Internet and privacy activists alike have grown tired of the government’s empty promises about protecting internet privacy. So they decided to launch a campaign to take the issue out of Washington’s hands and put into the hands of the public.

The campaign, known as #ResetTheNet, was initiated by Fight for the Future, and encourages websites and individuals to start using encryption to protect their data. It kicks off today on the one year anniversary of the Edward Snowden revelations of NSA surveillance last year.

Hundreds of websites and other organizations are participating, including Reddit, Imgur, Mozilla, Greenpeace and Amnesty International. Google, who initially refrained from joining, has now endorsed the campaign, and added that they will be, “releasing email encryption tools and data, and supporting real surveillance reform.”

The goal is to not only educate people about encryption but to actually provide them with the online resources to begin encrypting their own information. The campaign’s splash page, which is displayed on many of the participating sites, includes lists of good encryption software and tips for both computers and mobile devices.

Some of the companies participating in the campaign. Click to enlarge
Some of the companies participating in the campaign. Click to enlarge

While encryption definitely makes your data significantly more secure, it is not completely impervious- the NSA has whole departments dedicated to cracking encrypted info.

However, organizers of the campaign believe that if encryption starts to become fairly common, the government simply will not have the resources to be trying to break through everyone’s encryption, forcing them to give up on mass internet surveillance.

Yesterday, Edward Snowden issued a statement with his support for the campaign. He ended it like this:

The official website for the campaign is resetthenet.org. The organizer’s also released this video explaining the campaign:

Read more from RT here.

BONUS: The battle for net neutrality is also being waged right now. After approving a “fast-track” plan which would allow large corporations to pay for preferred real estate (ie. more visibility) on the internet, the FCC invited the public to comment for 120 days before they make their final decision.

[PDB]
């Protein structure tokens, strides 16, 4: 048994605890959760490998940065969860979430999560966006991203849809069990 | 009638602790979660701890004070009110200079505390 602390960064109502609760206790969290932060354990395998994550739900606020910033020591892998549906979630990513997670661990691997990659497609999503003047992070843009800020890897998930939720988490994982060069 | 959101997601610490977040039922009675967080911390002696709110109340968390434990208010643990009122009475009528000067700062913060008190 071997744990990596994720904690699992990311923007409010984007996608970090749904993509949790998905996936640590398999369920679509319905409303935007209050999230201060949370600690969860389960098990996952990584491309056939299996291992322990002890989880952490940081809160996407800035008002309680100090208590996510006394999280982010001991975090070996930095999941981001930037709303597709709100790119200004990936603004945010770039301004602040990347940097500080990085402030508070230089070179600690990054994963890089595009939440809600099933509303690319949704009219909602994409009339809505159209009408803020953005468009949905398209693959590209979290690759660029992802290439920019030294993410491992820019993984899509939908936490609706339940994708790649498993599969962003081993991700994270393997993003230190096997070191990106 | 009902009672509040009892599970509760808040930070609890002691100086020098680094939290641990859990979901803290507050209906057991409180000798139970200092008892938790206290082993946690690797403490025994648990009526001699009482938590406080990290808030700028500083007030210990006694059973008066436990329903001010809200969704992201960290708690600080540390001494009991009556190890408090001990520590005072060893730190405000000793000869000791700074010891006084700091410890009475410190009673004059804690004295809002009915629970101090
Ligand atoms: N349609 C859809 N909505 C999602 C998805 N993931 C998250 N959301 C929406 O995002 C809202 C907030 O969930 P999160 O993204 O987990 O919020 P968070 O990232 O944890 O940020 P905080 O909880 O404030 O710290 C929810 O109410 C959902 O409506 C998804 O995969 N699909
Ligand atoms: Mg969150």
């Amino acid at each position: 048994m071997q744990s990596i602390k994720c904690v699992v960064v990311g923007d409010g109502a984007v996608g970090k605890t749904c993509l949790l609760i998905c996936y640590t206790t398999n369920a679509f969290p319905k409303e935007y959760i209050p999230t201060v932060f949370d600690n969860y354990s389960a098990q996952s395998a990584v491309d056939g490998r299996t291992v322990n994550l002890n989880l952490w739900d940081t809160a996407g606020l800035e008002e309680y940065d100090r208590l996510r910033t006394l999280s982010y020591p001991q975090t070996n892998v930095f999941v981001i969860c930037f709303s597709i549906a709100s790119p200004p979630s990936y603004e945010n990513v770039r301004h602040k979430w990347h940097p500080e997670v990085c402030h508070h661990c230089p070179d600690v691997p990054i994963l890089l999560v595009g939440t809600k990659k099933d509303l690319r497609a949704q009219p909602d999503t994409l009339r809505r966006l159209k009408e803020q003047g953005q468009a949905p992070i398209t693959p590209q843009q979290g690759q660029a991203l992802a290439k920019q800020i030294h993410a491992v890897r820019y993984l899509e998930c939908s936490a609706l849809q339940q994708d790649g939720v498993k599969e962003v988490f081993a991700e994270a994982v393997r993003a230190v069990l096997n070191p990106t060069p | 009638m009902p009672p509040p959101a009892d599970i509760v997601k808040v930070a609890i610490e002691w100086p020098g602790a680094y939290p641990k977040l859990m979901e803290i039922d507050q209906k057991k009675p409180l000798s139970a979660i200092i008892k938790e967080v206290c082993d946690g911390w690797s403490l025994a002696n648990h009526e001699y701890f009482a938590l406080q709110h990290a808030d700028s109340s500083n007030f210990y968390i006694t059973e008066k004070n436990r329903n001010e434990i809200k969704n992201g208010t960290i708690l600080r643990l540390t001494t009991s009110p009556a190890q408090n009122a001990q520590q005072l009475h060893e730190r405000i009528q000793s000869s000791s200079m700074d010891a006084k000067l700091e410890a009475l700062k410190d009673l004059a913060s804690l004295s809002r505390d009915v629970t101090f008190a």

Comedian and political satirist John Oliver used his new HBO series, Last Week Tonight, to explain what net neutrality is, why it’s so important, and how the major cable companies pushing to make it happen are screwing the consumer.

Oliver urged all of the internet trolls to take advantage of the FCC invitation to comment, saying,

“…for once in your lives, focus your indiscriminate rage in a useful direction.”

The massive comment volume following the airing of Oliver’s show crashed the FCC website for a while.

Check out video of Oliver’s net neutrality segment below:

WikiLeaks Reveals the Other “Mystery” Country Under Total NSA Phone Surveillance: Afghanistan

This past Tuesday, The Higher Learning reported on an article from The Intercept which revealed (via documents released to them by Edward Snowden) that the NSA has been monitoring and recording virtually every single phone conversation in the Bahamas.

In their article, The Intercept admitted that the documents named another country as also being monitored under this extremely invasive program, but chose not to release the identity of the country because they worried that the revelation would almost certainly cause deaths.

Despite their worries, WikiLeaks founder Julian Assange vowed that his organization would reveal the identity of the mystery country. Yesterday, he delivered on his promise:

The revelation has sparked worry amongst the intelligence community, who don’t believe that WikiLeaks has full access to the Snowden documents.

It’s still unclear whether someone sent them a copy of the documents or whether they just got a tip from someone working with The Intercept. The leak site Cryptome even suggested that WikiLeaks may have just assumed that Afghanistan was the mystery country based off other already public information.

The MYSTIC Program was also collecting metadata from Mexico, Kenya and the Philippines

I must say I don’t think many people will be shocked to hear that the NSA has Afghanistan under heavy surveillance. Personally, I think the surveillance in the Bahamas is much more odd and unwarranted.

However, I do understand why The Intercept and Edward Snowden were worried about revealing Afghanistan. It’s highly likely that this revelation will be used to help fuel anti-American sentiment in the already unstable country. Whether or not that leads to violence remains to be seen.

Read more from Time here.